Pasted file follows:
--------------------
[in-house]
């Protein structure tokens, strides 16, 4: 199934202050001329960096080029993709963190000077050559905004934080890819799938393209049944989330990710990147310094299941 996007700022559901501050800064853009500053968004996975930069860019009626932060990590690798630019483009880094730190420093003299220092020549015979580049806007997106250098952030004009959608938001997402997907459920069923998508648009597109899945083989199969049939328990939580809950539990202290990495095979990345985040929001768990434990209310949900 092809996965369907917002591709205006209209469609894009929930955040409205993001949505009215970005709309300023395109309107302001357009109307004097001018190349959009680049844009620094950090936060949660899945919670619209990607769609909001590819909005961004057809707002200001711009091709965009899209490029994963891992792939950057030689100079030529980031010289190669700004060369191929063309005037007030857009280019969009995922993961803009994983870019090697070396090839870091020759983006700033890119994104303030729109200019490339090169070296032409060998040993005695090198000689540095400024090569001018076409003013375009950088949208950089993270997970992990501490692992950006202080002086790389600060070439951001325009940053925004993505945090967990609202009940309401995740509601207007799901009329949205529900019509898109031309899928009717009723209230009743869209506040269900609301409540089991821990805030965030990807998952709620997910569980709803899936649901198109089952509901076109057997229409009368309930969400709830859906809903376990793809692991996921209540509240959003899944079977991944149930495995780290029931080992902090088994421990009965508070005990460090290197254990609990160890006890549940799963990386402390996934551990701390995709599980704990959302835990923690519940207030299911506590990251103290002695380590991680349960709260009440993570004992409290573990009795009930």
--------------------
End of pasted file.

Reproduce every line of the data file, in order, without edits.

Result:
[in-house]
């Protein structure tokens, strides 16, 4: 199934202050001329960096080029993709963190000077050559905004934080890819799938393209049944989330990710990147310094299941 996007700022559901501050800064853009500053968004996975930069860019009626932060990590690798630019483009880094730190420093003299220092020549015979580049806007997106250098952030004009959608938001997402997907459920069923998508648009597109899945083989199969049939328990939580809950539990202290990495095979990345985040929001768990434990209310949900 092809996965369907917002591709205006209209469609894009929930955040409205993001949505009215970005709309300023395109309107302001357009109307004097001018190349959009680049844009620094950090936060949660899945919670619209990607769609909001590819909005961004057809707002200001711009091709965009899209490029994963891992792939950057030689100079030529980031010289190669700004060369191929063309005037007030857009280019969009995922993961803009994983870019090697070396090839870091020759983006700033890119994104303030729109200019490339090169070296032409060998040993005695090198000689540095400024090569001018076409003013375009950088949208950089993270997970992990501490692992950006202080002086790389600060070439951001325009940053925004993505945090967990609202009940309401995740509601207007799901009329949205529900019509898109031309899928009717009723209230009743869209506040269900609301409540089991821990805030965030990807998952709620997910569980709803899936649901198109089952509901076109057997229409009368309930969400709830859906809903376990793809692991996921209540509240959003899944079977991944149930495995780290029931080992902090088994421990009965508070005990460090290197254990609990160890006890549940799963990386402390996934551990701390995709599980704990959302835990923690519940207030299911506590990251103290002695380590991680349960709260009440993570004992409290573990009795009930």